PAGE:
Hurricane Wilma gathered strength at lightning speed today, turning into the most intense Atlantic storm ever recorded.

Forecasters had originally predicted that the Category 5 hurricane was headed toward Florida's west coast over the next few days, but late this afternoon said that computer models were shifting and it was extremely difficult to know for sure where the storm was headed.

"This is one of the more perplexing storms," Max Mayfield, director of the National Hurricane Center in Miami, said at a news conference late this afternoon as he detailed three forecasts that are being studied. "But the good news is that this buys us more time."

Mayfield said the three competing models show Wilma hitting Florida, racing up the Atlantic and crashing into New England; or hitting Florida this weekend but moving much slower up the Atlantic; or staying in the Caribbean and not reaching the Gulf of Mexico. He said forecasters had much lower confidence than usual because the storm continues to wobble and because the models cannot reach agreement on how far south a weather system currently over the western United States will extend when it reaches the Midwest. The position of that system would affect Wilma's course, he said.

Mayfield said the hurricane center will send a jet to the storm tomorrow to get more readings and that may help determine Wilma's course.

The latest advisory from the hurricane center in Miami called Wilma a "potentially catastrophic" hurricane, now located about 285 miles southeast of the Mexican beach resort of Cozumel.

In the 5 p.m. EDT advisory, the center said the hurricane had weakened slightly from the morning although it still remained a Category 5 storm.

The director of the center warned, however, that even if it weakens, Wilma remains a very dangerous hurricane and he said residents of southern Florida "can't let your guard down."

Officials in south Florida ordered tourists and people living on boats out of the Florida Keys, the first U.S. evacuations caused by the storm, according to Greg Artman, public information officer for Florida's Monroe County.

The hurricane center said Wilma set a record for hurricane intensity in the Atlantic, as the minimum atmospheric pressure of the monster storm dropped to 882 millibars. In the latest advisory, the hurricane center said atmospheric pressure had risen to 900 millibars. It said "an Air Force aircraft will be in the center of Wilma shortly to provide a direct measure of the central pressure."

The hurricane also set a record as the most rapidly strengthening hurricane on record.

"The bottom really did drop out during the night," Mayfield said in a briefing earlier in the day. "It went from a tropical storm to a Category 5 hurricane in a very short period of time."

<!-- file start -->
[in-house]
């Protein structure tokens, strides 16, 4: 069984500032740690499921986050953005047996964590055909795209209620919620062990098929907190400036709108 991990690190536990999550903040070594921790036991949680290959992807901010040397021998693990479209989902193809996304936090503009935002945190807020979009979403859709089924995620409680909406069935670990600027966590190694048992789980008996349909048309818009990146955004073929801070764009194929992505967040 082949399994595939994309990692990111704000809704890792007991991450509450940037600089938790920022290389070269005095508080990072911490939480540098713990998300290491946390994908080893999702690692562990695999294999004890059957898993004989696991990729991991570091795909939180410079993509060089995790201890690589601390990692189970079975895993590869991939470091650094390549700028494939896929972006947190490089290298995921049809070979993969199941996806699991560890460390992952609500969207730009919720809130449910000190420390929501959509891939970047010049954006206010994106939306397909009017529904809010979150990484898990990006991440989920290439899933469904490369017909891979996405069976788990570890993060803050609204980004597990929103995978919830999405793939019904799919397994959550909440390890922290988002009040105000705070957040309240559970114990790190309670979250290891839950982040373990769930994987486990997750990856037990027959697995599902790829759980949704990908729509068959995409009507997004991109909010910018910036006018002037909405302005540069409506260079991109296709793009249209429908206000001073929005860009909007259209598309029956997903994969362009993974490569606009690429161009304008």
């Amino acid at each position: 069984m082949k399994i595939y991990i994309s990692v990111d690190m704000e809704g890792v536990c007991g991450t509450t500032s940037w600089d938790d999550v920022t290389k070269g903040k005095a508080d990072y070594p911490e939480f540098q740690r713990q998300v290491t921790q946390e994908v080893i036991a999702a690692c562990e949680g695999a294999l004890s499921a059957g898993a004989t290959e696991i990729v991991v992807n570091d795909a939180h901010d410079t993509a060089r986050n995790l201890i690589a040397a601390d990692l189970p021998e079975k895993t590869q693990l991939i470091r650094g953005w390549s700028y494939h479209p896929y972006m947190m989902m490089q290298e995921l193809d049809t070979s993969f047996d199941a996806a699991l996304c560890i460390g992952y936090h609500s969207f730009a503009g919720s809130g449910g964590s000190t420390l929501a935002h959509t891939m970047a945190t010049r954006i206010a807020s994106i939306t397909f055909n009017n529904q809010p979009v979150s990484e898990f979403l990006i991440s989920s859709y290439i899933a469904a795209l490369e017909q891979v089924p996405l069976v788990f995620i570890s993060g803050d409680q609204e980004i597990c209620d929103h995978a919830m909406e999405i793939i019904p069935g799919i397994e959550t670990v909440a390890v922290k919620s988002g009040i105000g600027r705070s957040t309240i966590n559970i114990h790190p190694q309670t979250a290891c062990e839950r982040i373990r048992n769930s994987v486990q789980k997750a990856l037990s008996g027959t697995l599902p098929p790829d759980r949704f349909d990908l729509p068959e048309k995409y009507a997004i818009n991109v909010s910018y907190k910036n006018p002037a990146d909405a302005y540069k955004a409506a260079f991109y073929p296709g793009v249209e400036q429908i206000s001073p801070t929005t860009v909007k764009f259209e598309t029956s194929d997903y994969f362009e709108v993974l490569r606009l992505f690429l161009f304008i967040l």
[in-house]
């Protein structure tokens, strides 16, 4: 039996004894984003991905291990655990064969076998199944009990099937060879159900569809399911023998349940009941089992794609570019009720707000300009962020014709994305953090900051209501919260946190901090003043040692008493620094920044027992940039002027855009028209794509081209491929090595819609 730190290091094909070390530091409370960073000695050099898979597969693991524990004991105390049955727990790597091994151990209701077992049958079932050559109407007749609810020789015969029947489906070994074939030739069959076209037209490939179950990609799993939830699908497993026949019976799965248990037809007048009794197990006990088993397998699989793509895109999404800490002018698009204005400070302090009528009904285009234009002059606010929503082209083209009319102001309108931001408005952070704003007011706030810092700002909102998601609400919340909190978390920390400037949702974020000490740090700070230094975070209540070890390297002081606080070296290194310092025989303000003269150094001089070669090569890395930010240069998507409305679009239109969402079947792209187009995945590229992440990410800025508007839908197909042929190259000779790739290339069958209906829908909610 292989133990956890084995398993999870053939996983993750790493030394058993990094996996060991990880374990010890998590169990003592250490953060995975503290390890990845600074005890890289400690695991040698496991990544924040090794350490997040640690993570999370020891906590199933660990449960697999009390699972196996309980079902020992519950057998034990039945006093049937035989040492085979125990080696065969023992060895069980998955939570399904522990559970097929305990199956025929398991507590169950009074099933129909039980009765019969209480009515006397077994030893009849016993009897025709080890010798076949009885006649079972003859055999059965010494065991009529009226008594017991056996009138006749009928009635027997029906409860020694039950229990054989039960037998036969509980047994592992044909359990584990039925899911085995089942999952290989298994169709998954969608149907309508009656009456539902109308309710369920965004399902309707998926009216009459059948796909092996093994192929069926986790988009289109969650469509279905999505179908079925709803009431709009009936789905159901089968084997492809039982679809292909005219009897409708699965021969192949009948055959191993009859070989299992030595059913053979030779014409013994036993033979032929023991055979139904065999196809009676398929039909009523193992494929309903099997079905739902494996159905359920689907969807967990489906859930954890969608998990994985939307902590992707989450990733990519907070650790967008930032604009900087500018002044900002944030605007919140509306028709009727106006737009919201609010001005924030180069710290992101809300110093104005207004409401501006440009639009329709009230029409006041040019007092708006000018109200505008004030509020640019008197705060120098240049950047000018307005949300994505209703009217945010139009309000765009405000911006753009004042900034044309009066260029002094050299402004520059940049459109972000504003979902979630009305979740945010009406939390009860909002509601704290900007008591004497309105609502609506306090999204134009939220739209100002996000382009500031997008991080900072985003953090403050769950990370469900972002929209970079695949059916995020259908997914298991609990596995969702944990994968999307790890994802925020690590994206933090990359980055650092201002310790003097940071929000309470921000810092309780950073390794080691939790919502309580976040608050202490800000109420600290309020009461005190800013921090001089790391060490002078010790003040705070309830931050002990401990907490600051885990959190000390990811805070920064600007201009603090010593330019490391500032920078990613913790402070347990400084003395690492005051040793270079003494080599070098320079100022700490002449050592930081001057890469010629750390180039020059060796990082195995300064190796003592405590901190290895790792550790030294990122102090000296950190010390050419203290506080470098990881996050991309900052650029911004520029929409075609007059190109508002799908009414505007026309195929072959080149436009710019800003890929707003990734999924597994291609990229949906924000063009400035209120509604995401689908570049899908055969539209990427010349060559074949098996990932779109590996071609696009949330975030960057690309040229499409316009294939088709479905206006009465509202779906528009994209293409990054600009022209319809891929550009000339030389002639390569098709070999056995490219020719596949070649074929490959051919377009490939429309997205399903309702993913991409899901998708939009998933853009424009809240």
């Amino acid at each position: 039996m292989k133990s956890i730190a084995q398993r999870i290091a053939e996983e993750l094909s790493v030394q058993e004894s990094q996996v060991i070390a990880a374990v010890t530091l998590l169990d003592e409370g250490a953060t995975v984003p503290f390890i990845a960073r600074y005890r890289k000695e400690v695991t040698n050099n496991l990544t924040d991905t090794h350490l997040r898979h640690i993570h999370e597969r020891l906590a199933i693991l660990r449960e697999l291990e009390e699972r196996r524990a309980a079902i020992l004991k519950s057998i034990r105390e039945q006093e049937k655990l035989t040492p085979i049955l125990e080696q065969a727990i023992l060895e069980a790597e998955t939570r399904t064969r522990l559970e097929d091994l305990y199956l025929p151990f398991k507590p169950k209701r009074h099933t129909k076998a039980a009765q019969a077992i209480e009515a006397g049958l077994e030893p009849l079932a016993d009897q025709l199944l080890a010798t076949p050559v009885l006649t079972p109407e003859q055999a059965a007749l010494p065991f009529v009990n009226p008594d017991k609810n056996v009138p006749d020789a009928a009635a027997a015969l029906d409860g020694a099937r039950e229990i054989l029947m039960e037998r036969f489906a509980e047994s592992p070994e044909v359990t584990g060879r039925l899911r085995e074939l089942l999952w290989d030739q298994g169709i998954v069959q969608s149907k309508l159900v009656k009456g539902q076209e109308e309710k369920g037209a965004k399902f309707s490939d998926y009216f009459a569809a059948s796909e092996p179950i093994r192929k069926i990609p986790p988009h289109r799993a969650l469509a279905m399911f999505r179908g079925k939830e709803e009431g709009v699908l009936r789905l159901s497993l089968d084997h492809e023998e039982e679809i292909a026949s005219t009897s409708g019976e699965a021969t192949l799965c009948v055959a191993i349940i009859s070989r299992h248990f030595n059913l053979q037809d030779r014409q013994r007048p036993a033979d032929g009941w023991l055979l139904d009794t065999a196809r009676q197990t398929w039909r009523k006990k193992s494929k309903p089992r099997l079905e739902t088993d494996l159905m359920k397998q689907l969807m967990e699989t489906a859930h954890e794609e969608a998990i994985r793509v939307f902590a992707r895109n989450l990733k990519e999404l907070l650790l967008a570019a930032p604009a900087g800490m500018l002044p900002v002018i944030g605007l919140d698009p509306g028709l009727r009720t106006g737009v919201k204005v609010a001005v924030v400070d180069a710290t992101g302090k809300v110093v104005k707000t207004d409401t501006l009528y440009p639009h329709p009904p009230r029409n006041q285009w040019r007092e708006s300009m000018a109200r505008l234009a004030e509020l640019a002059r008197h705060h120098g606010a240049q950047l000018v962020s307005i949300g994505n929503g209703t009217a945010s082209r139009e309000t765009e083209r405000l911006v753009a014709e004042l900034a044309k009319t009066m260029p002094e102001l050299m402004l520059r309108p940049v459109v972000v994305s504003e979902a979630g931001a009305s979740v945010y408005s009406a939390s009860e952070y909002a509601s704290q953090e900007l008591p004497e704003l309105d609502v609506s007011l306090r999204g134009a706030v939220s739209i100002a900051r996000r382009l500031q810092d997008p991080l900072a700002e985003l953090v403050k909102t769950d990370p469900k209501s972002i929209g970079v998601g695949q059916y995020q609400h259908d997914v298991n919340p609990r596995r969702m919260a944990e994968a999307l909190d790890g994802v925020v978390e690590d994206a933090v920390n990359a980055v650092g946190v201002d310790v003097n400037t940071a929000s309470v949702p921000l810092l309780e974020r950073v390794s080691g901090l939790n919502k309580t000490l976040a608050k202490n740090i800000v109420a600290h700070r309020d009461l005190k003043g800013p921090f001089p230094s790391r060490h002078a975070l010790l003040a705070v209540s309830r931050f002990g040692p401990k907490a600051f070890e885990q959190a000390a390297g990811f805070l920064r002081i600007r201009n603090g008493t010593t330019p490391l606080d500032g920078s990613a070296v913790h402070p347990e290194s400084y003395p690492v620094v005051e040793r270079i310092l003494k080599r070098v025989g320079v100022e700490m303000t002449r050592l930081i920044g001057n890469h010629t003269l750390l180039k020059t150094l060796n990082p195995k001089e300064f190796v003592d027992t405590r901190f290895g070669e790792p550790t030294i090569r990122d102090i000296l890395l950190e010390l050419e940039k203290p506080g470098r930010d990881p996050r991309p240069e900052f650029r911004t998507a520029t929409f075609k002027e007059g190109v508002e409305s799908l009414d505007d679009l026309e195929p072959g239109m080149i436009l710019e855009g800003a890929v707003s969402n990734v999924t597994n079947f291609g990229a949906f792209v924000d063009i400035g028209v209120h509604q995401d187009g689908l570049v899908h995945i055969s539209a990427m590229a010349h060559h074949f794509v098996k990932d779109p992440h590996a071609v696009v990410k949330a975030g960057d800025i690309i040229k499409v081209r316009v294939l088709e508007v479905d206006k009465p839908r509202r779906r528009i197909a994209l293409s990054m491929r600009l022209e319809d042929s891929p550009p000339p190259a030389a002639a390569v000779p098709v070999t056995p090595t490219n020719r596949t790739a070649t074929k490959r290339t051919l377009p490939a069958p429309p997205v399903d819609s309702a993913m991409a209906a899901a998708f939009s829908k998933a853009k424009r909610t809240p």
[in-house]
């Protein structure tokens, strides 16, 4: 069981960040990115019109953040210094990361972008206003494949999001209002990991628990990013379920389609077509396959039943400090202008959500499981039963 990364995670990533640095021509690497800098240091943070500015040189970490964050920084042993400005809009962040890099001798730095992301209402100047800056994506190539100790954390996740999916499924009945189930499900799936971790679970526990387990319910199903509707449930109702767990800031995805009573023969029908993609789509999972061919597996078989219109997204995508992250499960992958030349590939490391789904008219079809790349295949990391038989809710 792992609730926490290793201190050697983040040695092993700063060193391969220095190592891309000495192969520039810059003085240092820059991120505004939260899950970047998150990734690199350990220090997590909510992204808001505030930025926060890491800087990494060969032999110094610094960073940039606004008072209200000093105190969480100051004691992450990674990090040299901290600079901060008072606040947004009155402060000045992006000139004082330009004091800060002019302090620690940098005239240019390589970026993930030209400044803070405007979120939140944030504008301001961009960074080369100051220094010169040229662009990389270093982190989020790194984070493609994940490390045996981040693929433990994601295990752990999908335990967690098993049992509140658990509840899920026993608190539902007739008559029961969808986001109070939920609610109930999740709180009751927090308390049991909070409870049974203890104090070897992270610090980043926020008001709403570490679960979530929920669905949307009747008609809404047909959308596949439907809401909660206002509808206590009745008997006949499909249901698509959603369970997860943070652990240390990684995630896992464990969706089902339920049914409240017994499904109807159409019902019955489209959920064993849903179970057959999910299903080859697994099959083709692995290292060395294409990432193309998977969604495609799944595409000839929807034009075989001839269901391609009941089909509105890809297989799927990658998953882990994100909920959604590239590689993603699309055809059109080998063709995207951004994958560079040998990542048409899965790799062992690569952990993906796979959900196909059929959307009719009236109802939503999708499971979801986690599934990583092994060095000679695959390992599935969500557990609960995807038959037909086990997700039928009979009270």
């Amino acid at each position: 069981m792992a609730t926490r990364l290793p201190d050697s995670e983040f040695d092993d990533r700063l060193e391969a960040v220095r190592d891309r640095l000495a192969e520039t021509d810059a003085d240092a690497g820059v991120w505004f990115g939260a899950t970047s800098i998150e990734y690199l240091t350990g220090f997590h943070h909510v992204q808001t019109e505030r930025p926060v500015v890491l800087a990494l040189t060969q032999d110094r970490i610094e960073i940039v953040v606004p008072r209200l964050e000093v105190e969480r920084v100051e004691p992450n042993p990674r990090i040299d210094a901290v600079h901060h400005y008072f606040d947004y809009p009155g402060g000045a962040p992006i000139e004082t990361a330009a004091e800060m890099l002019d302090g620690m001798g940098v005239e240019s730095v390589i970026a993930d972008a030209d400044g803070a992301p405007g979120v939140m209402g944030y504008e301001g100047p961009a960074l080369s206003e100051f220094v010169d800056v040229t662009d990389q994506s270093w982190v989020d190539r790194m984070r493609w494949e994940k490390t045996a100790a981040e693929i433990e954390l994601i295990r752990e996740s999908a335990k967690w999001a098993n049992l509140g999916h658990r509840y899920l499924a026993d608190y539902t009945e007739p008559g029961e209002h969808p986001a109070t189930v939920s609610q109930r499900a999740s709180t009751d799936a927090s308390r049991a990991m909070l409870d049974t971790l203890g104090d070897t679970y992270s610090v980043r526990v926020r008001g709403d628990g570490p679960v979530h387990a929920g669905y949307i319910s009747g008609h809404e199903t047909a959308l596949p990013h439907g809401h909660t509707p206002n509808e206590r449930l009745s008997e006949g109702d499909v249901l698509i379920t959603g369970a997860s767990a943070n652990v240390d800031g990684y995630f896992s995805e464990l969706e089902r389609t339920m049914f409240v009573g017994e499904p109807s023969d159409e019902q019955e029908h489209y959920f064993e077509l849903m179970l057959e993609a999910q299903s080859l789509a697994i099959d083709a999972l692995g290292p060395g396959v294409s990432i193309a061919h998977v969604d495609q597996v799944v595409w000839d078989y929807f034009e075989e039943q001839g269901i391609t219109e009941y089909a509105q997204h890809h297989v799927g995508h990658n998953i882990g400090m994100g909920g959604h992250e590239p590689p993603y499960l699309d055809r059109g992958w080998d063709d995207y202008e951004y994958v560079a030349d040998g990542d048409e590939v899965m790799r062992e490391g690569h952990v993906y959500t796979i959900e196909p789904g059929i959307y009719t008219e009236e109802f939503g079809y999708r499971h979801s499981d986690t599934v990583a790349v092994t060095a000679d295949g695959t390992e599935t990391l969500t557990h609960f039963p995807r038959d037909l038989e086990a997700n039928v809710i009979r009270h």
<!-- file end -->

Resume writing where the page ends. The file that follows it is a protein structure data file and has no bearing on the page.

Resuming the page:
Generally, the lower the pressure in the storm, the more intense the hurricane, as the low-pressure area becomes a giant vacuum device, sucking in ever-more heat and energy, the fuel of the storm. Lower pressure means higher wind speed.

Hurricane Katrina, which devastated the Gulf Coast, was measured at 902 millibars at its peak strength.

Wilma, which grew into a powerhouse Category 5 hurricane in less than 24 hours, is churning winds at nearly 165 mph with higher gusts, the hurricane center said.

Hurricane force winds extend outward from its eye up to 50 miles and tropical storm force winds extend out to 160 miles. Category 5 is the highest ranking on the Saffir-Simpson scale of hurricane intensity.

Forecasters issued a hurricane watch for Cuba and Mexico's Yucatan Peninsula. A tropical storm warning is in effect for Belize and Honduras. Mayfield predicted the hurricane will have "a big impact on the western portion of Cuba."

A hurricane warning means that hurricane conditions are expected. "Preparations to protect life and property should be rushed to completion," the center's advisory said.

The hurricane center said Wilma was moving slowly west-northwest at about 7 mph. During the next few days, the hurricane is expected to veer toward Florida's west coast, forecasters said.

Wilma is the 12th hurricane of the Atlantic Ocean season and the 21st named storm. Wilma exhausts this year's list of storm names, and any additional storms and hurricanes that form this season will be named using the Greek alphabet, starting with Alpha.

The hurricane season lasts until Nov. 30. Hurricane specialist Stacy Stewart from the hurricane center said the Atlantic Ocean is currently in an active 30-year hurricane period, which started in 1995. He said the recent stepped-up activity is not unusual for an active period.

Staff writer Lexie Verdon contributed to this story.